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National Symposium on Learning Disabilities in English Language Learners, October 14-15, 2003: Symposium Summary

Executive Summary
Symposium Summary
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Research on bilingual and multilingual learning in the United States has not kept pace with the increasing growth of our culturally and linguistically diverse population. Nearly one in five Americans speaks a language other than English at home, and almost 45 percent of U.S. teachers have at least one student with limited English proficiency in their classrooms. Schools are striving to meet the mandate of leaving no child behind, despite the challenges associated with teaching students from multiple cultural, linguistic, and experiential backgrounds, including those who are new to the English language, or English language learners (ELL). Additionally, there is the responsibility of determining whether a student's academic difficulties stem from learning a second language or from the presence of a learning disability, or from both. There is widespread anecdotal evidence suggesting that ELLs may be either bypassed for consideration as a child with a disability because teachers assume the child is not achieving solely because of his or her language difference, or over-represented on special education rosters due to inappropriate placement based upon inaccurate measures and ill-conceived procedures.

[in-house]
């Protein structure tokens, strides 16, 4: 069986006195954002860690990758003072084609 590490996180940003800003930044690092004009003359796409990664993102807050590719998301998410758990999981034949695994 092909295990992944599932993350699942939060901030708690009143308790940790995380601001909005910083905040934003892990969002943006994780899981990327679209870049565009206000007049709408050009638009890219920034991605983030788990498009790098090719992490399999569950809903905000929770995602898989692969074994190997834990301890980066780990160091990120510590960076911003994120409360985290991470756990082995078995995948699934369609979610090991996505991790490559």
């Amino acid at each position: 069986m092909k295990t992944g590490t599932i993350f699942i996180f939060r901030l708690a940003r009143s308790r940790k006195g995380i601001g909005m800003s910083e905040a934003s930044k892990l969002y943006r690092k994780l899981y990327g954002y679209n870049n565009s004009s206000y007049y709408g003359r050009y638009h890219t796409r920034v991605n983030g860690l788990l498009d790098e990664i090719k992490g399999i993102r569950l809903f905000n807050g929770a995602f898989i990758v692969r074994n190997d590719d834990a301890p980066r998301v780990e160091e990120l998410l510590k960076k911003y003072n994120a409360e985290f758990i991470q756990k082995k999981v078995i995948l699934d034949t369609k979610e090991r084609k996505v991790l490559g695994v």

In response to these concerns, three federal agencies jointly organized a National Symposium on Learning Disabilities in English Language Learners, held Oct. 14-15, 2003, in Washington, D.C. The goal of this symposium was to determine how best to apply knowledge about identifying and assessing learning disabilities in native English-speaking students to the identification and assessment of learning disabilities in ELLs. In addition, symposium participants discussed ways to distinguish between actual learning disabilities and the challenges associated with learning a new language. Researchers, practitioners, and policymakers from around the United States, Canada, Mexico, and the United Kingdom joined forces to shape a research agenda that promotes evidence-based practices; is germane to educators; supports the development of valid screening and assessment instruments; and incorporates relevant neurological, cognitive, and linguistic factors.

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Last Modified: 10/26/2004